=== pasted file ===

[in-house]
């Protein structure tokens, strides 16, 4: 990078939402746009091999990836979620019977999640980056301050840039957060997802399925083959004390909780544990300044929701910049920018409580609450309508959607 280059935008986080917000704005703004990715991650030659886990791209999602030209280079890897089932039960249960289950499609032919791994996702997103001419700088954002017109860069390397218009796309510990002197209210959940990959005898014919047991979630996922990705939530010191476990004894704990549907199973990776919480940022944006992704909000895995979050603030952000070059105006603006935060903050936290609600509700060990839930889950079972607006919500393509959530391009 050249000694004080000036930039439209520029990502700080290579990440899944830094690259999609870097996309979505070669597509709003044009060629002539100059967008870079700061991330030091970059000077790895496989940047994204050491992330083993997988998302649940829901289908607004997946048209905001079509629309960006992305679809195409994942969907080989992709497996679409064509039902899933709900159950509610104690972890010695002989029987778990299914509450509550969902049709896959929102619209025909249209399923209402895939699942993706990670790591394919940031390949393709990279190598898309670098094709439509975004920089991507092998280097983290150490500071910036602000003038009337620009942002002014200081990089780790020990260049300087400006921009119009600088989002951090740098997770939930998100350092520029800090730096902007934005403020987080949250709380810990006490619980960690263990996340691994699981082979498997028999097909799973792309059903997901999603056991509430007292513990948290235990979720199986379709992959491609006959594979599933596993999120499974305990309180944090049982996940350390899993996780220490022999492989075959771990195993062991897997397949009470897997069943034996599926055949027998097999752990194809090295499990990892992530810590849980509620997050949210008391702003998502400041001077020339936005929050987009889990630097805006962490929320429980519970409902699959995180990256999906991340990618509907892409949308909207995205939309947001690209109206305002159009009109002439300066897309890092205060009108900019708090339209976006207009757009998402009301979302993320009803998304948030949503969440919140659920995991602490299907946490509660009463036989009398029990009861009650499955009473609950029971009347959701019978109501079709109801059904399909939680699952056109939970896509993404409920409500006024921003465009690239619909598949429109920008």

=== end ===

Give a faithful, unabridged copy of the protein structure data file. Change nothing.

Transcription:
[in-house]
């Protein structure tokens, strides 16, 4: 990078939402746009091999990836979620019977999640980056301050840039957060997802399925083959004390909780544990300044929701910049920018409580609450309508959607 280059935008986080917000704005703004990715991650030659886990791209999602030209280079890897089932039960249960289950499609032919791994996702997103001419700088954002017109860069390397218009796309510990002197209210959940990959005898014919047991979630996922990705939530010191476990004894704990549907199973990776919480940022944006992704909000895995979050603030952000070059105006603006935060903050936290609600509700060990839930889950079972607006919500393509959530391009 050249000694004080000036930039439209520029990502700080290579990440899944830094690259999609870097996309979505070669597509709003044009060629002539100059967008870079700061991330030091970059000077790895496989940047994204050491992330083993997988998302649940829901289908607004997946048209905001079509629309960006992305679809195409994942969907080989992709497996679409064509039902899933709900159950509610104690972890010695002989029987778990299914509450509550969902049709896959929102619209025909249209399923209402895939699942993706990670790591394919940031390949393709990279190598898309670098094709439509975004920089991507092998280097983290150490500071910036602000003038009337620009942002002014200081990089780790020990260049300087400006921009119009600088989002951090740098997770939930998100350092520029800090730096902007934005403020987080949250709380810990006490619980960690263990996340691994699981082979498997028999097909799973792309059903997901999603056991509430007292513990948290235990979720199986379709992959491609006959594979599933596993999120499974305990309180944090049982996940350390899993996780220490022999492989075959771990195993062991897997397949009470897997069943034996599926055949027998097999752990194809090295499990990892992530810590849980509620997050949210008391702003998502400041001077020339936005929050987009889990630097805006962490929320429980519970409902699959995180990256999906991340990618509907892409949308909207995205939309947001690209109206305002159009009109002439300066897309890092205060009108900019708090339209976006207009757009998402009301979302993320009803998304948030949503969440919140659920995991602490299907946490509660009463036989009398029990009861009650499955009473609950029971009347959701019978109501079709109801059904399909939680699952056109939970896509993404409920409500006024921003465009690239619909598949429109920008």